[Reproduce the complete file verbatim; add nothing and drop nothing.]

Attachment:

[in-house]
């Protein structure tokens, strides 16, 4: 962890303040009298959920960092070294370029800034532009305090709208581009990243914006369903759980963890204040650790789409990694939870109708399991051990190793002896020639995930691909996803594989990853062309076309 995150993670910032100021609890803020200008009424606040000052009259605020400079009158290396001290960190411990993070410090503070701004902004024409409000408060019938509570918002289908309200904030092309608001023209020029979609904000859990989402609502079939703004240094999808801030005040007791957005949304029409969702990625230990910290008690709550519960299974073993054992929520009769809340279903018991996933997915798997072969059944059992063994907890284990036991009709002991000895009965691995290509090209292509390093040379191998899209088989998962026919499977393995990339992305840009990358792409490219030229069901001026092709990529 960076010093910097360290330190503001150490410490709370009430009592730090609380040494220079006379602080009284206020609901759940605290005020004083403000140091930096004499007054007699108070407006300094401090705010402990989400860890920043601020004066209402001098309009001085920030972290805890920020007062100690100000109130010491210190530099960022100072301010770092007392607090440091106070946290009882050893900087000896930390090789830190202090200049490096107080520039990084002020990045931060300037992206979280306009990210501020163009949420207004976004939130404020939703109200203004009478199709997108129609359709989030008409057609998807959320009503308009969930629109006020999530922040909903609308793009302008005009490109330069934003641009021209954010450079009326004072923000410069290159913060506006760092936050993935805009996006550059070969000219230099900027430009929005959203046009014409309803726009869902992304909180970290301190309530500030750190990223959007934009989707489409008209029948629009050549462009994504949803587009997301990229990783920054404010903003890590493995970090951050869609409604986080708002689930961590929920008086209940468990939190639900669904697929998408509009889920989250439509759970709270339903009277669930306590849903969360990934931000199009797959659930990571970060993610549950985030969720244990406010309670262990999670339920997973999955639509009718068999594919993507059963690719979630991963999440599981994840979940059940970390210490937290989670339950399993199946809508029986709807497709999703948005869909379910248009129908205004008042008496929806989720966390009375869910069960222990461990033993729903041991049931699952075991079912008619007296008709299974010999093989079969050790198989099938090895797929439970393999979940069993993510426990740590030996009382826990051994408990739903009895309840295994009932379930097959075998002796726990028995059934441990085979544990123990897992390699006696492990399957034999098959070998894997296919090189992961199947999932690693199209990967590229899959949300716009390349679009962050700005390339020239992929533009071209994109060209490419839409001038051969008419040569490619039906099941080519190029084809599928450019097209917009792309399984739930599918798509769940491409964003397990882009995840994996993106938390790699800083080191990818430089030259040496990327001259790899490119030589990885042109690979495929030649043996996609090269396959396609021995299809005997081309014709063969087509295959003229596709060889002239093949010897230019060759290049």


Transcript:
[in-house]
């Protein structure tokens, strides 16, 4: 962890303040009298959920960092070294370029800034532009305090709208581009990243914006369903759980963890204040650790789409990694939870109708399991051990190793002896020639995930691909996803594989990853062309076309 995150993670910032100021609890803020200008009424606040000052009259605020400079009158290396001290960190411990993070410090503070701004902004024409409000408060019938509570918002289908309200904030092309608001023209020029979609904000859990989402609502079939703004240094999808801030005040007791957005949304029409969702990625230990910290008690709550519960299974073993054992929520009769809340279903018991996933997915798997072969059944059992063994907890284990036991009709002991000895009965691995290509090209292509390093040379191998899209088989998962026919499977393995990339992305840009990358792409490219030229069901001026092709990529 960076010093910097360290330190503001150490410490709370009430009592730090609380040494220079006379602080009284206020609901759940605290005020004083403000140091930096004499007054007699108070407006300094401090705010402990989400860890920043601020004066209402001098309009001085920030972290805890920020007062100690100000109130010491210190530099960022100072301010770092007392607090440091106070946290009882050893900087000896930390090789830190202090200049490096107080520039990084002020990045931060300037992206979280306009990210501020163009949420207004976004939130404020939703109200203004009478199709997108129609359709989030008409057609998807959320009503308009969930629109006020999530922040909903609308793009302008005009490109330069934003641009021209954010450079009326004072923000410069290159913060506006760092936050993935805009996006550059070969000219230099900027430009929005959203046009014409309803726009869902992304909180970290301190309530500030750190990223959007934009989707489409008209029948629009050549462009994504949803587009997301990229990783920054404010903003890590493995970090951050869609409604986080708002689930961590929920008086209940468990939190639900669904697929998408509009889920989250439509759970709270339903009277669930306590849903969360990934931000199009797959659930990571970060993610549950985030969720244990406010309670262990999670339920997973999955639509009718068999594919993507059963690719979630991963999440599981994840979940059940970390210490937290989670339950399993199946809508029986709807497709999703948005869909379910248009129908205004008042008496929806989720966390009375869910069960222990461990033993729903041991049931699952075991079912008619007296008709299974010999093989079969050790198989099938090895797929439970393999979940069993993510426990740590030996009382826990051994408990739903009895309840295994009932379930097959075998002796726990028995059934441990085979544990123990897992390699006696492990399957034999098959070998894997296919090189992961199947999932690693199209990967590229899959949300716009390349679009962050700005390339020239992929533009071209994109060209490419839409001038051969008419040569490619039906099941080519190029084809599928450019097209917009792309399984739930599918798509769940491409964003397990882009995840994996993106938390790699800083080191990818430089030259040496990327001259790899490119030589990885042109690979495929030649043996996609090269396959396609021995299809005997081309014709063969087509295959003229596709060889002239093949010897230019060759290049």